A little time away is a refreshing escape from reality
The season is long and grueling. There isn't much time to escape. That's why a voyage to the hinterlands during exhibition season is refreshing.
It's semantics, of course, when it comes down to defining what is and isn't "training camp," whether that means in the NHL collective bargaining agreement or in the stands at the practice rink.
Fact of the matter is, 14 guys -- some of them not even from the local team -- getting together, ahem, "on their own" to skate and even scrimmage on the rink for as long as a month before the official reporting date is the norm, rather than the exception. The era of some guys staying off skates all summer and working their way into condition after painting and cleaning out the barn ended long ago.
That's all "given."
But if you want to define the full training "camp" as the pure on-ice period before preseason games begin, camp seems to last about 15 minutes. In truth, it's as short as two or three days. Daily doubles? History. And the concept of "getting away" for a bonding and immersion experience, however brief, at camp is a rarity -- and even when it exists, it's only on a limited scale.
The Red Wings head up to Traverse City, Mich., four hours from Detroit and closer to Green Bay, Wis.
The Panthers spend two days in Eagle, Colo., hearing some folks talk about looking forward to when the chairlifts start operating.
The Islanders travel to Moncton, New Brunswick, now the home of the QMJHL's Moncton Wildcats, and perhaps head to Bogart's, McGinnis Landing or the Pump House Brewery after coming off the ice.
The Canucks go to Victoria, British Columbia, prompting some to reminisce about the days when the Victoria Cougars were in major junior's WHL, and when teams catching the ferry to get to and out of Victoria was part of the deal.
On the "escape" front, that's pretty much it.
Without a real camp, there is no need for mothers or wives to sew nametags into underwear.
Nobody gets homesick.
Bar owners in camp towns don't reap a temporary bonanza from the patronage of reporters, players and other members of the traveling party. (That's said with the acknowledgment that there was a time when bar owners also hoped that the on-ice camp grudges didn't spill over to the bar at night, and that guys didn't drop their beer bottles and go at it.)
The advantage this season would have been that teams could have "unveiled" their new uniforms out of town and seen if the furor from those horrified by the new looks, both in terms of design and functionality, would have gotten it out of their system by the time the teams were on ice in their hometowns.
And the corollary to this is that preseason games in the hinterlands, or even major markets without NHL hockey, aren't as common as they once were. There are games in Hamilton, Ontario, Wilkes-Barre, Pa., Trenton, N.J., Binghamton, N.Y., Grand Forks, N.D, Manchester, N.H., Kansas City, Las Vegas, Rochester, N.Y., Moncton and Hershey, Pa. Nothing in Portland (either one) or Lafayette, La. Those certainly won't be, and shouldn't be, litmus tests of Hamilton, Las Vegas and Kansas City as potential NHL markets, but at least the Predators-Blues game in the new arena in Kansas City will trigger some musing about how soon the NHL will arrive in the building controlled by Kings owner Phil Anschutz.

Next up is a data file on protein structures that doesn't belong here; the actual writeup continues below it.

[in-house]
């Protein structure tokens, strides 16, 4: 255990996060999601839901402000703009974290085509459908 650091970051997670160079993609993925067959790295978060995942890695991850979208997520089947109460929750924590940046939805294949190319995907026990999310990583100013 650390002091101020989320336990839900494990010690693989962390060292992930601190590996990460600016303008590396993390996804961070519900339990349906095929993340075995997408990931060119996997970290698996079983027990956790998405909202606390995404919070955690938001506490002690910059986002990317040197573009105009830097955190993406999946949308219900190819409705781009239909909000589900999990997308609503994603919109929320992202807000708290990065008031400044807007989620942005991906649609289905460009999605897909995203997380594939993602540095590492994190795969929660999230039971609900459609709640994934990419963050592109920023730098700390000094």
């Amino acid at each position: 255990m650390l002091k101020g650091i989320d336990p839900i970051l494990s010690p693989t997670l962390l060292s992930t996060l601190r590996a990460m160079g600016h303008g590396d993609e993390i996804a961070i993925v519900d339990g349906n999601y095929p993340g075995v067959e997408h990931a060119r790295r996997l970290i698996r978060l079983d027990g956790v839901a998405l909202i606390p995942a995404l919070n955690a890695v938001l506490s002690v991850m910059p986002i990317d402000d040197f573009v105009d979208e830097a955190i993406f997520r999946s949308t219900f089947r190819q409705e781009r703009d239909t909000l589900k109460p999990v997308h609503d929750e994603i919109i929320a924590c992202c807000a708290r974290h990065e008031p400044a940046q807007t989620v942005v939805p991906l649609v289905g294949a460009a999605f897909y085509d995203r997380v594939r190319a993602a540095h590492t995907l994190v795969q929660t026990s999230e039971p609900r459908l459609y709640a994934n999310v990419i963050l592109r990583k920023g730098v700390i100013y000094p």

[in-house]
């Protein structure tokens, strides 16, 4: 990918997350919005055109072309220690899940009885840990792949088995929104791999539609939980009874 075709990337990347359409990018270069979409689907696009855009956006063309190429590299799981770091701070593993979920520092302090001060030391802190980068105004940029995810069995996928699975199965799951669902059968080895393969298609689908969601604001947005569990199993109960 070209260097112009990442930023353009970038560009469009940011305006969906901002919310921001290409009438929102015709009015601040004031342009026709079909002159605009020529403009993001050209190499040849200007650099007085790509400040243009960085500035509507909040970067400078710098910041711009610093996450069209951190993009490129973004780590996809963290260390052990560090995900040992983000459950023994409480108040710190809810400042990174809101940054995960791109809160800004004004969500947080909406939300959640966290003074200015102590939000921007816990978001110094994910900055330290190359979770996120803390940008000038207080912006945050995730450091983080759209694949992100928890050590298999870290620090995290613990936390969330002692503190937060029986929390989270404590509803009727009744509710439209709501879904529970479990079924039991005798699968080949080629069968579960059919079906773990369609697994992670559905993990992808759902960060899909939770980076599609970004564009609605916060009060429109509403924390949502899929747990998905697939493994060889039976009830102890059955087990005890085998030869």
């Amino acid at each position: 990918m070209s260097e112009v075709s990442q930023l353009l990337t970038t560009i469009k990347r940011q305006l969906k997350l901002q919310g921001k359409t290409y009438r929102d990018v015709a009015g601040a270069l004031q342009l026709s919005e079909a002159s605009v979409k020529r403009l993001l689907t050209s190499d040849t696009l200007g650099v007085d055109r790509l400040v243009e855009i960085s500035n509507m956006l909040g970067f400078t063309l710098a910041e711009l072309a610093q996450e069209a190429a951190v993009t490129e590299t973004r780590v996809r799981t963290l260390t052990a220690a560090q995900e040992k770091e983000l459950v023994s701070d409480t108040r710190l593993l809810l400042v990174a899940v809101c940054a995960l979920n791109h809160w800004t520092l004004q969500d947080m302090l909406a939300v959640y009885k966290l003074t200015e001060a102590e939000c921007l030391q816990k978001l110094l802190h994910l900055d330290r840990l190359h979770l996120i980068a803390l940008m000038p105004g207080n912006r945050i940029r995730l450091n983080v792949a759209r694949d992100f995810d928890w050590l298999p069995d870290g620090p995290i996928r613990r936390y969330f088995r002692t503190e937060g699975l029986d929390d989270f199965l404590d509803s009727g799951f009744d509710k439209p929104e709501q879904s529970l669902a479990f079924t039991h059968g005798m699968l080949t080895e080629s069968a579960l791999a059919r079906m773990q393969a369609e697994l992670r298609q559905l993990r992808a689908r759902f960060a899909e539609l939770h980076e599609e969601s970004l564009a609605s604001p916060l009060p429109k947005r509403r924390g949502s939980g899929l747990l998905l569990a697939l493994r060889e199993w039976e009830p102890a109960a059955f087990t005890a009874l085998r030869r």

Opening night is less than three weeks away.
It could be Monday.It's much harder for somebody to come out of nowhere, or Fort McMurray, Alberta, and make a roster, whether it's in a couple of preseason game appearances or workouts. The organization knows all about its roster and its prospects, and rookie camps have exposed who can't even match up on that level. Almost everyone is in shape. Most NHL teams have their own practice facilities -- leased or owned -- that also work for camp or have access to the arena itself for camp workouts. So perhaps there is little economic justification for spending the money to transport the entire organization and camp to an out-of-town site. You can even make the argument that indoctrination into an organization's "culture" better involves having training camp at the team site than on the road, and that the logistics of getting to and from the "away" site can waste some, ahem, camp time. But I'm surprised more teams don't do it, even if it's for only a couple of days. The advantages are ineffable and in some ways ignore the changing realities of the sport. It's not as if the players come in cold and out of shape, or the new acquisitions haven't been on the ice with their new teammates. It's just a mind-set issue. For two days, at least, hunker down. Close ranks. Nurture the "us against the world" mentality, especially among the veterans certain to be on the final roster. Hell, ban cellphones, iPods, PDAs, Blackberrys (sorry, Mr. Balsillie), laptops, camcorders and portable DVD players. ("Don't bring your $#@* toys!" Don't close it to the media, of course, but at least draw the line by preventing the folks from the team Web site from posting any of the proceedings and turn it into a slideshow or sideshow.) That's old-time hockey. No, I'm not saying that if the Islanders for all intents and purposes have a playoff spot locked up by the All-Star break; or the Canucks run away with the Northwest Division; or the Panthers rebound after their annual Rocky Mountain retreat; or the Red Wings seem headed to a 70-win season, that it all can be traced back to "getting away" for camp. But it can't hurt.
Terry Frei is a regular contributor to ESPN.com. He is the author of "Third Down and a War to Go" and the upcoming "'77."